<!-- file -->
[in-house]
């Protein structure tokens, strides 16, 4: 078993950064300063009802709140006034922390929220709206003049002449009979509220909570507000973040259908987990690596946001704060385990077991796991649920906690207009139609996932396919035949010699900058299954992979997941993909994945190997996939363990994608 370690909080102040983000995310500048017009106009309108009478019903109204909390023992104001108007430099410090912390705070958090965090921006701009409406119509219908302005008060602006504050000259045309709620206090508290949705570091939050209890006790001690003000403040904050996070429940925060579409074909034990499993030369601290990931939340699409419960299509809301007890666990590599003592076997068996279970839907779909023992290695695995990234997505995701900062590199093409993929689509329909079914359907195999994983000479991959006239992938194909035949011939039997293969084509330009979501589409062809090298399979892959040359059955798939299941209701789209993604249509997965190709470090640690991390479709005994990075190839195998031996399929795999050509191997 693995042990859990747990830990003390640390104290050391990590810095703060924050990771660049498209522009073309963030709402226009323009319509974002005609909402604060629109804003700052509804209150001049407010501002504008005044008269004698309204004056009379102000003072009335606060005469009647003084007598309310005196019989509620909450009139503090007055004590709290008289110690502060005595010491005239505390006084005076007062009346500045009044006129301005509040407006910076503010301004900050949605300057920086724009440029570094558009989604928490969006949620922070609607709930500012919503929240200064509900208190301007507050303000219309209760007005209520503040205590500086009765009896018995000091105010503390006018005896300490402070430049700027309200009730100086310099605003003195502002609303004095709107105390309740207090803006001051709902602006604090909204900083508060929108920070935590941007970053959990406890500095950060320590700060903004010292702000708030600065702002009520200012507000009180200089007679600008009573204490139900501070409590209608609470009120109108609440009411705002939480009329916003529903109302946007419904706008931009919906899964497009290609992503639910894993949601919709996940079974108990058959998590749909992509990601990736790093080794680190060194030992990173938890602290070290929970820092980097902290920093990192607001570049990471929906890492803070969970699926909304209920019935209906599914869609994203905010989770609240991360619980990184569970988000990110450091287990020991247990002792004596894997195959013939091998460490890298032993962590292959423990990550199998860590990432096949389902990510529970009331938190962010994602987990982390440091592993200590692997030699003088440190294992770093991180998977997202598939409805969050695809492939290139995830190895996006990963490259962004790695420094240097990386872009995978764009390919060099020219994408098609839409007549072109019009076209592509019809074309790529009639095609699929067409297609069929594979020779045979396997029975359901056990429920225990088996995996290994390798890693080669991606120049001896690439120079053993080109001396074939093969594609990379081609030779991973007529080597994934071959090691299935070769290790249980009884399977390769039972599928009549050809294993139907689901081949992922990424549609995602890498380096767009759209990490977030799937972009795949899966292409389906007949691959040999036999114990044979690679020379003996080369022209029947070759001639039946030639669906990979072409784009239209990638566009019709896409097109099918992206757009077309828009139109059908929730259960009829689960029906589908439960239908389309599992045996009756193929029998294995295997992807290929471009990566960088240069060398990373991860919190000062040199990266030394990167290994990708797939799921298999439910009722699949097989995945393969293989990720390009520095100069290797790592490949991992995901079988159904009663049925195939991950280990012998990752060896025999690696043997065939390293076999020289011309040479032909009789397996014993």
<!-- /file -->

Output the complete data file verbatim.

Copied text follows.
[in-house]
């Protein structure tokens, strides 16, 4: 078993950064300063009802709140006034922390929220709206003049002449009979509220909570507000973040259908987990690596946001704060385990077991796991649920906690207009139609996932396919035949010699900058299954992979997941993909994945190997996939363990994608 370690909080102040983000995310500048017009106009309108009478019903109204909390023992104001108007430099410090912390705070958090965090921006701009409406119509219908302005008060602006504050000259045309709620206090508290949705570091939050209890006790001690003000403040904050996070429940925060579409074909034990499993030369601290990931939340699409419960299509809301007890666990590599003592076997068996279970839907779909023992290695695995990234997505995701900062590199093409993929689509329909079914359907195999994983000479991959006239992938194909035949011939039997293969084509330009979501589409062809090298399979892959040359059955798939299941209701789209993604249509997965190709470090640690991390479709005994990075190839195998031996399929795999050509191997 693995042990859990747990830990003390640390104290050391990590810095703060924050990771660049498209522009073309963030709402226009323009319509974002005609909402604060629109804003700052509804209150001049407010501002504008005044008269004698309204004056009379102000003072009335606060005469009647003084007598309310005196019989509620909450009139503090007055004590709290008289110690502060005595010491005239505390006084005076007062009346500045009044006129301005509040407006910076503010301004900050949605300057920086724009440029570094558009989604928490969006949620922070609607709930500012919503929240200064509900208190301007507050303000219309209760007005209520503040205590500086009765009896018995000091105010503390006018005896300490402070430049700027309200009730100086310099605003003195502002609303004095709107105390309740207090803006001051709902602006604090909204900083508060929108920070935590941007970053959990406890500095950060320590700060903004010292702000708030600065702002009520200012507000009180200089007679600008009573204490139900501070409590209608609470009120109108609440009411705002939480009329916003529903109302946007419904706008931009919906899964497009290609992503639910894993949601919709996940079974108990058959998590749909992509990601990736790093080794680190060194030992990173938890602290070290929970820092980097902290920093990192607001570049990471929906890492803070969970699926909304209920019935209906599914869609994203905010989770609240991360619980990184569970988000990110450091287990020991247990002792004596894997195959013939091998460490890298032993962590292959423990990550199998860590990432096949389902990510529970009331938190962010994602987990982390440091592993200590692997030699003088440190294992770093991180998977997202598939409805969050695809492939290139995830190895996006990963490259962004790695420094240097990386872009995978764009390919060099020219994408098609839409007549072109019009076209592509019809074309790529009639095609699929067409297609069929594979020779045979396997029975359901056990429920225990088996995996290994390798890693080669991606120049001896690439120079053993080109001396074939093969594609990379081609030779991973007529080597994934071959090691299935070769290790249980009884399977390769039972599928009549050809294993139907689901081949992922990424549609995602890498380096767009759209990490977030799937972009795949899966292409389906007949691959040999036999114990044979690679020379003996080369022209029947070759001639039946030639669906990979072409784009239209990638566009019709896409097109099918992206757009077309828009139109059908929730259960009829689960029906589908439960239908389309599992045996009756193929029998294995295997992807290929471009990566960088240069060398990373991860919190000062040199990266030394990167290994990708797939799921298999439910009722699949097989995945393969293989990720390009520095100069290797790592490949991992995901079988159904009663049925195939991950280990012998990752060896025999690696043997065939390293076999020289011309040479032909009789397996014993």